Thursday, 4 August 2011

News - Honoured at last (Bingham)

The grave of a first world war soldier is set to be marked with a headstone — 94 years after his death.

Gunner Thomas Alfred Baggins is buried in an unmarked pauper’s grave in Bingham Cemetery.

However, the Commonwealth War Graves Commission is looking to install a headstone after the Ministry of Defence confirmed the soldier had been awarded war grave status.

55150 Gunner Baggins, who served in the Royal Garrison Artillery, died in 1917 from pulmonary tuberculosis, aged 22, as a result of his service.

The search for Gunner Baggins’ grave was made more difficult because the name on his death certificate is not Baggins but Buggins.

He changed his name to Baggins when he enlisted because, apparently, he did not like Buggins.

The Commonwealth War Graves Commission has asked Bingham Town Council to confirm Gunner Baggins’ burial plot so an application can be made for a headstone.

Its inscription is likely to read: ‘Gunner Thomas Alfred Buggins — served as Baggins.’

The chairman of the council’s recreation and cemetery committee, Mr John Stockwood, praised the efforts of the commission who, he said, were going to great efforts to find soldiers who were buried in unmarked graves.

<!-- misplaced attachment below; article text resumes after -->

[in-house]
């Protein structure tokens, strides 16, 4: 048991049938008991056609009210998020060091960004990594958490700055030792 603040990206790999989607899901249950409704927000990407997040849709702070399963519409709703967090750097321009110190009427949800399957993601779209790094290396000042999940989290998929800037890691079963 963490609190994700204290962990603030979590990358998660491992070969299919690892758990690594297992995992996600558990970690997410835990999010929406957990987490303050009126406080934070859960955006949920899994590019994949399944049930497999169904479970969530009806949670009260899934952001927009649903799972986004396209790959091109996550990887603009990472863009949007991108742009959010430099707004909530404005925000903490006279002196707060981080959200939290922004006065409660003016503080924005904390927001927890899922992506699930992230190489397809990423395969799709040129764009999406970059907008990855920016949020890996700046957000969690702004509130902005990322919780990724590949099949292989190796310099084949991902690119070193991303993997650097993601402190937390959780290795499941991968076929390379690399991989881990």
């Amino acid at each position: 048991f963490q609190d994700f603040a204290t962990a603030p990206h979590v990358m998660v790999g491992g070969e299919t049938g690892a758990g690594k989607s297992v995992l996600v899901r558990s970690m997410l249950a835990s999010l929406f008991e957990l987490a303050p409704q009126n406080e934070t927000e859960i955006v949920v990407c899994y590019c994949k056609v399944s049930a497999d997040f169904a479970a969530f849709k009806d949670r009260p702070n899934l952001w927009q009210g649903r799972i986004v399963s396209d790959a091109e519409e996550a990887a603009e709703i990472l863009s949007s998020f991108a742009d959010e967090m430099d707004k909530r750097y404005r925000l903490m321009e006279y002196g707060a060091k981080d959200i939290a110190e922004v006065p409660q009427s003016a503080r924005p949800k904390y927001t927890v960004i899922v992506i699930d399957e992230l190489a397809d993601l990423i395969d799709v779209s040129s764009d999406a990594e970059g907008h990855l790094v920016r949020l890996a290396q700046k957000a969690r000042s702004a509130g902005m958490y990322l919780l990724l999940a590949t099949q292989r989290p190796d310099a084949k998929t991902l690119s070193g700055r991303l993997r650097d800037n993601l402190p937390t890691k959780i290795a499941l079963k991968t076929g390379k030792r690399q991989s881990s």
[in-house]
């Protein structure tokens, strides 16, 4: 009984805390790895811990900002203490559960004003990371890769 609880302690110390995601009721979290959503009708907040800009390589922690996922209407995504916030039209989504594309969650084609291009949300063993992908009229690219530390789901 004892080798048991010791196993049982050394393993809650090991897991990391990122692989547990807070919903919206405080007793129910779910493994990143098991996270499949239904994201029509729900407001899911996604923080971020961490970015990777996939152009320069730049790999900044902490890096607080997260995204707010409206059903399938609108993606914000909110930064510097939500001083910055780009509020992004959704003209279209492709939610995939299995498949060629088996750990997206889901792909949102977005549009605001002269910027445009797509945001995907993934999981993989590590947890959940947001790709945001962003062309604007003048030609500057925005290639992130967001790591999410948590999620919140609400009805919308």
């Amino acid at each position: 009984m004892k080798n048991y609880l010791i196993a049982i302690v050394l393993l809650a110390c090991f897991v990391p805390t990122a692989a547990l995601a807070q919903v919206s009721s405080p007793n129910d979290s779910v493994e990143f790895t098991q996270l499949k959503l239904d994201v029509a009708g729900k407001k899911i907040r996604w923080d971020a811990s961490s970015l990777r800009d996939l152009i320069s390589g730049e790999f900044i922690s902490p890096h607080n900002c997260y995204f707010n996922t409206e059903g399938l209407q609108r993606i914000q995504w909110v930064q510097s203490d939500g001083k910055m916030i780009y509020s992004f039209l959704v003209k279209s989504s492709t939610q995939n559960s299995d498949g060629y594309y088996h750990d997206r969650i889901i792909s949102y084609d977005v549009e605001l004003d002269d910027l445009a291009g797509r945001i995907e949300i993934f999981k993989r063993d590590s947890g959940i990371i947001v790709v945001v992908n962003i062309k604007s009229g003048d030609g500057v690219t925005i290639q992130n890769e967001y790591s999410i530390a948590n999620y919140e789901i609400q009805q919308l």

“It is important to remember those who made the greatest sacrifice,” he said.

“There are too many unmarked graves of soldiers who died in the Great War. The very least we owe this man is a name.”

Gunner Baggins was born around 1894 in Shropshire. The 1911 census records the family as living in Bingham, in Buggins Cottage, Fosse Road, which still exists today.

His father, Thomas James Buggins, was a gamekeeper and, before he enlisted, Gunner Baggins was an asylum attendant at Nottingham County Asylum, Radcliffe.

Gunner Baggins was discharged on April 14, 1916, after being deemed no longer fit for service.

His younger sister, May, was with him when he died, and buried with him is his brother, Mr Harry Buggins, who died in 1945.

Representatives of the War Graves Commission are due to visit the plot next month.

Mr Pete Stevens, a Commonwealth War Graves Commission stonemason, said the headstone application could take between three and 18 months to process.

“Many soldiers changed their names when they enlisted, some because they lied about their age, some because they wanted to escape the law,” he said.

“In this instance it was simply a matter of not liking his name.

“If the soldier had no family, or the family had no money, they were buried by the local parish.”

No comments:

Post a Comment